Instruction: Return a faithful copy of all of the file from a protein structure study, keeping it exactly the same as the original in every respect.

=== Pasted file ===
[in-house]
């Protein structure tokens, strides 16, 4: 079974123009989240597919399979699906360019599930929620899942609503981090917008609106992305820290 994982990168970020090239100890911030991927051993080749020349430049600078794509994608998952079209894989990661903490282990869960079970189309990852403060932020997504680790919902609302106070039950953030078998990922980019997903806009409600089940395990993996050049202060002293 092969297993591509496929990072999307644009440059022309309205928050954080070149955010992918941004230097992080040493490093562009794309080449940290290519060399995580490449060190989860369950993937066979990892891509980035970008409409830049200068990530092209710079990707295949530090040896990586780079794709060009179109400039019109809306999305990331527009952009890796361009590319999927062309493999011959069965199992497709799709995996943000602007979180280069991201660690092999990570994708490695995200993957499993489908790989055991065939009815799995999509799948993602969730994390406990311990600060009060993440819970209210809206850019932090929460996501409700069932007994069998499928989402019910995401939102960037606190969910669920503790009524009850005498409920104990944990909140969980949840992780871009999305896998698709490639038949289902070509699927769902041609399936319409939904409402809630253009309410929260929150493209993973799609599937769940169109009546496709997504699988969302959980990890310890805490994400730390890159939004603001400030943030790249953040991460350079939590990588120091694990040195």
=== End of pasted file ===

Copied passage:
[in-house]
């Protein structure tokens, strides 16, 4: 079974123009989240597919399979699906360019599930929620899942609503981090917008609106992305820290 994982990168970020090239100890911030991927051993080749020349430049600078794509994608998952079209894989990661903490282990869960079970189309990852403060932020997504680790919902609302106070039950953030078998990922980019997903806009409600089940395990993996050049202060002293 092969297993591509496929990072999307644009440059022309309205928050954080070149955010992918941004230097992080040493490093562009794309080449940290290519060399995580490449060190989860369950993937066979990892891509980035970008409409830049200068990530092209710079990707295949530090040896990586780079794709060009179109400039019109809306999305990331527009952009890796361009590319999927062309493999011959069965199992497709799709995996943000602007979180280069991201660690092999990570994708490695995200993957499993489908790989055991065939009815799995999509799948993602969730994390406990311990600060009060993440819970209210809206850019932090929460996501409700069932007994069998499928989402019910995401939102960037606190969910669920503790009524009850005498409920104990944990909140969980949840992780871009999305896998698709490639038949289902070509699927769902041609399936319409939904409402809630253009309410929260929150493209993973799609599937769940169109009546496709997504699988969302959980990890310890805490994400730390890159939004603001400030943030790249953040991460350079939590990588120091694990040195």